Dr. Shanaka Jayasekara – discussed “the use of ungoverned territories for terrorist activities.” Jayasekara noted four types of ungoverned territories: terrestrial , maritime, aviation, and virtual. Addressing the terrestrial, he argued that there are four types of ungoverned territories: ungoverned, under-governed, de facto governed, and state collusion/profiteering. Jayasekara brought the example of the Sri Lankan government’s fight with the LTTE as an example of success. The Sri Lankan forces were able to take back control of the Tamil territory by employing a troop surge, with a 40% increase of boots on the ground; disrupting the LTTE’s weapon supply channels by using “deep sea surgical strikes;” redefining and gearing up combat operations, such as by the “use of deep penetrating teams [like] LRRP;” and constraining the use of the coastal region, which cut into the mobility and operational space of the Sea Tigers. Lessons learned are that “political will and decisive action,” including surges in troop, the willingness to make a long term commitment, being willing to suffer great losses, “disrupting supply channels,” receiving support from “regional partners,” redefining combat tactics in accordance with the force needed, and accelerating development to provide socio-economic wellbeing.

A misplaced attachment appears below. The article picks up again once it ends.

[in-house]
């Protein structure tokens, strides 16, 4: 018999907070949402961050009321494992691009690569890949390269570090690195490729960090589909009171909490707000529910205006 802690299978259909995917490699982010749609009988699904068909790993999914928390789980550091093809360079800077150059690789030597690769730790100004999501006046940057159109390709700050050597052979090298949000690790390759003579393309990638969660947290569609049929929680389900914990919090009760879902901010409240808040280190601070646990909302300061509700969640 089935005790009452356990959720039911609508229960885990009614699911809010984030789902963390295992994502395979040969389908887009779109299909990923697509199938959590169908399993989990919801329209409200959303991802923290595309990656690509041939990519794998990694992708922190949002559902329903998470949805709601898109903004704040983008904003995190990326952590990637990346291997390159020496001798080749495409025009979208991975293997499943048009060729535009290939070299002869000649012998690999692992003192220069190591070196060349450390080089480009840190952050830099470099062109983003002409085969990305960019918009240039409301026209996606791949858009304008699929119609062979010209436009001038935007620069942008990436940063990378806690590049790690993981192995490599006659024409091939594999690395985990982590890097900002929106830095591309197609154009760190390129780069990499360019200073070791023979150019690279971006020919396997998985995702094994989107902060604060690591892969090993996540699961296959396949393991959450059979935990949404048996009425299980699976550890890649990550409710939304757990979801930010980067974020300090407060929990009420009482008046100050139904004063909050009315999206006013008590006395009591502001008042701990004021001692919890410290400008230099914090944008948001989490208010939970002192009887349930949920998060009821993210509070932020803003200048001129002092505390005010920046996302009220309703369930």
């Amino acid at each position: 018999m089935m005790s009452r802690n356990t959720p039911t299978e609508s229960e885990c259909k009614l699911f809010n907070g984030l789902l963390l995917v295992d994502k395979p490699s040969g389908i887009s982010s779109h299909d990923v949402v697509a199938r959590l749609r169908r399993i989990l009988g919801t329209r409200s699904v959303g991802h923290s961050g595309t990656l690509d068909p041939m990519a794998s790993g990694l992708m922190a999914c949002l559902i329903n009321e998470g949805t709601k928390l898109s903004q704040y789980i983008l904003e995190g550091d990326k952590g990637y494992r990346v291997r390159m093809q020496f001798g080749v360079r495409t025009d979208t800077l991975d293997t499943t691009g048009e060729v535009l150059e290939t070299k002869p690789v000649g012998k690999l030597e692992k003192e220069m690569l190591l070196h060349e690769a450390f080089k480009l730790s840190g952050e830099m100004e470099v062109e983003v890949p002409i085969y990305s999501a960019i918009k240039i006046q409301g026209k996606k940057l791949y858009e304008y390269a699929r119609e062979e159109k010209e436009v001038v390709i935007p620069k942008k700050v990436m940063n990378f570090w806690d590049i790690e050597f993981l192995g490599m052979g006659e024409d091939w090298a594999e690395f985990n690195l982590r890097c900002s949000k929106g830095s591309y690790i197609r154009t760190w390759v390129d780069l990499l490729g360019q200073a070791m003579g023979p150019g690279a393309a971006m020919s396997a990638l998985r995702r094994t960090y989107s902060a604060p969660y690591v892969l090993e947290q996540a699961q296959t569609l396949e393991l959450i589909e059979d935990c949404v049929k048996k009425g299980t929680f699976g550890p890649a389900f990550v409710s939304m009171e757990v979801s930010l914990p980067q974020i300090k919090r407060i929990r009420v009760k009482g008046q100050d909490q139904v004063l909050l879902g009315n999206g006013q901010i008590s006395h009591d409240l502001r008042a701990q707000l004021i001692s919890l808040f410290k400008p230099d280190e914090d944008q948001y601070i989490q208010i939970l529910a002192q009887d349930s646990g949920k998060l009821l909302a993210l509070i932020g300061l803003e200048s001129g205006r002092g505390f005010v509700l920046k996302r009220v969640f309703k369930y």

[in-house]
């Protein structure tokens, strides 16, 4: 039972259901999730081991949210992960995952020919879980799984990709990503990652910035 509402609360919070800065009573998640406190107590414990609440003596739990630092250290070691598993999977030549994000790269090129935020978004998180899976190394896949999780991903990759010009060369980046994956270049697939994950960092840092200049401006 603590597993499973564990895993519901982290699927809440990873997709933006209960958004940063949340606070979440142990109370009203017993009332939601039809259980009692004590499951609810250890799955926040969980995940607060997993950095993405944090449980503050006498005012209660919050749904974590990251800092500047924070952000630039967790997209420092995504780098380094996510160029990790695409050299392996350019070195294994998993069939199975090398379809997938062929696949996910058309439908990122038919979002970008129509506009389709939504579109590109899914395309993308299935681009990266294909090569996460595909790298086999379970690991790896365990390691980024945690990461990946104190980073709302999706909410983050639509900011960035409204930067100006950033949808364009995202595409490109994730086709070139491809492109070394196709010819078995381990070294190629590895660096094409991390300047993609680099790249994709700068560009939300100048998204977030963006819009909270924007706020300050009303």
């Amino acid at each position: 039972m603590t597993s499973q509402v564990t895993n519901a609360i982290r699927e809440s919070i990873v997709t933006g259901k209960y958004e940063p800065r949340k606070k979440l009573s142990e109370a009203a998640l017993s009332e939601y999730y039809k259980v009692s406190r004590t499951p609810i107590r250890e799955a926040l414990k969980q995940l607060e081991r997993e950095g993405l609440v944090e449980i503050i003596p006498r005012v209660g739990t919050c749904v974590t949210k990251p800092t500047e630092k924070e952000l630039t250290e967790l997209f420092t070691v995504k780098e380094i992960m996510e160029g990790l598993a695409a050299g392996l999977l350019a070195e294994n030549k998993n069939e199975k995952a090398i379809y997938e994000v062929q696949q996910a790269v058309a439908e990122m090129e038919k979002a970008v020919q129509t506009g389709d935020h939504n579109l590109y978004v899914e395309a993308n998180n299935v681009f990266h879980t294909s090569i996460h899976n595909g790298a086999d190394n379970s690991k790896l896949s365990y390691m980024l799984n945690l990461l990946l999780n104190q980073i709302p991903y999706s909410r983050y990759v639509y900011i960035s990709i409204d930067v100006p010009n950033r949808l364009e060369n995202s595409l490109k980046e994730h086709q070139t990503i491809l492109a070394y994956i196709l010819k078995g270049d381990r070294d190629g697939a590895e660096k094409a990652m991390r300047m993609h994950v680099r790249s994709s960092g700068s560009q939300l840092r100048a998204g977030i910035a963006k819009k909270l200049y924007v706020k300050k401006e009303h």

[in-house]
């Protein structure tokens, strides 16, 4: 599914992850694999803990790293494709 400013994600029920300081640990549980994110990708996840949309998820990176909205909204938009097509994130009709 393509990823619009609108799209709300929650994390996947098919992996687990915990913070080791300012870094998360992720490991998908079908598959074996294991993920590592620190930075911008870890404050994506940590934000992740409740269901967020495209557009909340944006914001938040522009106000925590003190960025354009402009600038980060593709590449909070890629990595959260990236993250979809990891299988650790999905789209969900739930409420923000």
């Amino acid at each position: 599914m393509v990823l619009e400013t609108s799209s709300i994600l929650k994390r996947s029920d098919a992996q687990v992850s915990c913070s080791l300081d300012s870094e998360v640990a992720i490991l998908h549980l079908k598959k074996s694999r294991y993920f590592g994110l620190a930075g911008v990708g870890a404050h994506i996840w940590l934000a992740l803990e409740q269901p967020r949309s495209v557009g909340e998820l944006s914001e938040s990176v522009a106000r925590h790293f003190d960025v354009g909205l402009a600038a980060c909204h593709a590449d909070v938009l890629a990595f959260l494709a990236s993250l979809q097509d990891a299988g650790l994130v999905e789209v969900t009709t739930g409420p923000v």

Dr. Romen Zeidel – discussed Sunnis in Iraq and their relation to Al Qaeda, and Al Qaeda in Iraq and its relation to the Sunnis. Al Qaeda, he claimed, is not a natural part of Iraq, and is largely detested by the Sunni population. “Most Sunnis in Iraq favor political process and are playing down their sectarian affiliation.” Sunni identity, Zeidel argued, os composed of three elements: Sunni-ness, Iraqi and Arab nationalism, and Islam. Al Qaeda can does not fit this model. “Al Qaeda is like the gun in the closet, to be used in case of necessity. The only problem is that this gun has a life of its own, and doesn’t always serve you when you need it… serves itself sometimes.” Sunnis tolerate, Zeidel stated, Al Qaeda in Iraq for a series of reasons, including vengeance, fear, hatred and fear of the Iraqi government, money (of which Al Qaeda has a lot), anti-Shiite and anti-Kurdish views, Wahabism (to a very little extent), influence of a given Imam, and “adventurism of the young generation.” On a community level, Zeidel argued, there is fear of the resumption of civil war, where, with Shiites in control of the government, military, and the two strongest militias, the Sunnis will lose. As a result, they choose to keep the “gun in the closet.” Zeidel claims that there is evidence of an Iraqization of Al Qaeda in Iraq. As an example, Zeidel points to the a growing number of Iraqis in commanding positions in Al Qaeda in Iraq, and the establishment of the Islamic State of Iraq, with its government primarily being comprised of Iraqis from leading Sunni tribes. Not seeing Al Qaeda disappearing from Iraq in the near future, Zeidel argues for improvement in the morale of the Iraqi forces, based upon their past successes (such as the killing of al-Bardawi) and increased intelligence capabilities. The security sector, he added, must be open to all sects and without corruption.